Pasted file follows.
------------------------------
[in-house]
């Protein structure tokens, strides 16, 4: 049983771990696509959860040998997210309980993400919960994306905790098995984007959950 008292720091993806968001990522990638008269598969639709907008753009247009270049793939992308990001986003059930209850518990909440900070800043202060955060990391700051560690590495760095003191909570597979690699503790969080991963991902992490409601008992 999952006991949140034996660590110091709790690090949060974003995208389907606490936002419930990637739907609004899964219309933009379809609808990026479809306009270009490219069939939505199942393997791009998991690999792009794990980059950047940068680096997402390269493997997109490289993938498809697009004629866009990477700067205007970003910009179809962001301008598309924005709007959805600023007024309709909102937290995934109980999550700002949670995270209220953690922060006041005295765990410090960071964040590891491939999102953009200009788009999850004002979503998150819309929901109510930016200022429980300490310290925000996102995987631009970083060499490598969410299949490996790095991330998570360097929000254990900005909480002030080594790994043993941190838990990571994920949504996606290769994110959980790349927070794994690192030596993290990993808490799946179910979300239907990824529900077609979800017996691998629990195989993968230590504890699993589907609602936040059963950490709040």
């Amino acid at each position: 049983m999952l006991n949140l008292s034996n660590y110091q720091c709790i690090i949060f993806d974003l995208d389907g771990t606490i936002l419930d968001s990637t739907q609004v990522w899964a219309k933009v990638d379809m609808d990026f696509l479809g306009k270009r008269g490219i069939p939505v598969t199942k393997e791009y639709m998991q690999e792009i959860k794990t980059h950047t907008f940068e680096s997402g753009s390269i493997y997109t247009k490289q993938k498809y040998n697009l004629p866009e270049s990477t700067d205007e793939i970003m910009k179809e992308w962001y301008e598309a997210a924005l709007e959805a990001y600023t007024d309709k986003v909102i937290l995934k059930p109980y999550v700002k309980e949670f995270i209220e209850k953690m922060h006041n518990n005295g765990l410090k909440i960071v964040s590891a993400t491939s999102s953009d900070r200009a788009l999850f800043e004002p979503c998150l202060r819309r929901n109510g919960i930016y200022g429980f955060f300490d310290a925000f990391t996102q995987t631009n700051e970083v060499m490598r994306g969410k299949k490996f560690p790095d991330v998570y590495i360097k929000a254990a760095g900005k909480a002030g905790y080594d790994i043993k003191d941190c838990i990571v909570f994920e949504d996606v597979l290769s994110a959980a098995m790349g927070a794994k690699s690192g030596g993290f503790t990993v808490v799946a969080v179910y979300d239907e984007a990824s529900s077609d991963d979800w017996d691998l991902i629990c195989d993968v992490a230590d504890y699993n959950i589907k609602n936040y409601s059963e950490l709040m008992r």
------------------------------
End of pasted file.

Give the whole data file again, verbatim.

[in-house]
């Protein structure tokens, strides 16, 4: 049983771990696509959860040998997210309980993400919960994306905790098995984007959950 008292720091993806968001990522990638008269598969639709907008753009247009270049793939992308990001986003059930209850518990909440900070800043202060955060990391700051560690590495760095003191909570597979690699503790969080991963991902992490409601008992 999952006991949140034996660590110091709790690090949060974003995208389907606490936002419930990637739907609004899964219309933009379809609808990026479809306009270009490219069939939505199942393997791009998991690999792009794990980059950047940068680096997402390269493997997109490289993938498809697009004629866009990477700067205007970003910009179809962001301008598309924005709007959805600023007024309709909102937290995934109980999550700002949670995270209220953690922060006041005295765990410090960071964040590891491939999102953009200009788009999850004002979503998150819309929901109510930016200022429980300490310290925000996102995987631009970083060499490598969410299949490996790095991330998570360097929000254990900005909480002030080594790994043993941190838990990571994920949504996606290769994110959980790349927070794994690192030596993290990993808490799946179910979300239907990824529900077609979800017996691998629990195989993968230590504890699993589907609602936040059963950490709040």
């Amino acid at each position: 049983m999952l006991n949140l008292s034996n660590y110091q720091c709790i690090i949060f993806d974003l995208d389907g771990t606490i936002l419930d968001s990637t739907q609004v990522w899964a219309k933009v990638d379809m609808d990026f696509l479809g306009k270009r008269g490219i069939p939505v598969t199942k393997e791009y639709m998991q690999e792009i959860k794990t980059h950047t907008f940068e680096s997402g753009s390269i493997y997109t247009k490289q993938k498809y040998n697009l004629p866009e270049s990477t700067d205007e793939i970003m910009k179809e992308w962001y301008e598309a997210a924005l709007e959805a990001y600023t007024d309709k986003v909102i937290l995934k059930p109980y999550v700002k309980e949670f995270i209220e209850k953690m922060h006041n518990n005295g765990l410090k909440i960071v964040s590891a993400t491939s999102s953009d900070r200009a788009l999850f800043e004002p979503c998150l202060r819309r929901n109510g919960i930016y200022g429980f955060f300490d310290a925000f990391t996102q995987t631009n700051e970083v060499m490598r994306g969410k299949k490996f560690p790095d991330v998570y590495i360097k929000a254990a760095g900005k909480a002030g905790y080594d790994i043993k003191d941190c838990i990571v909570f994920e949504d996606v597979l290769s994110a959980a098995m790349g927070a794994k690699s690192g030596g993290f503790t990993v808490v799946a969080v179910y979300d239907e984007a990824s529900s077609d991963d979800w017996d691998l991902i629990c195989d993968v992490a230590d504890y699993n959950i589907k609602n936040y409601s059963e950490l709040m008992r």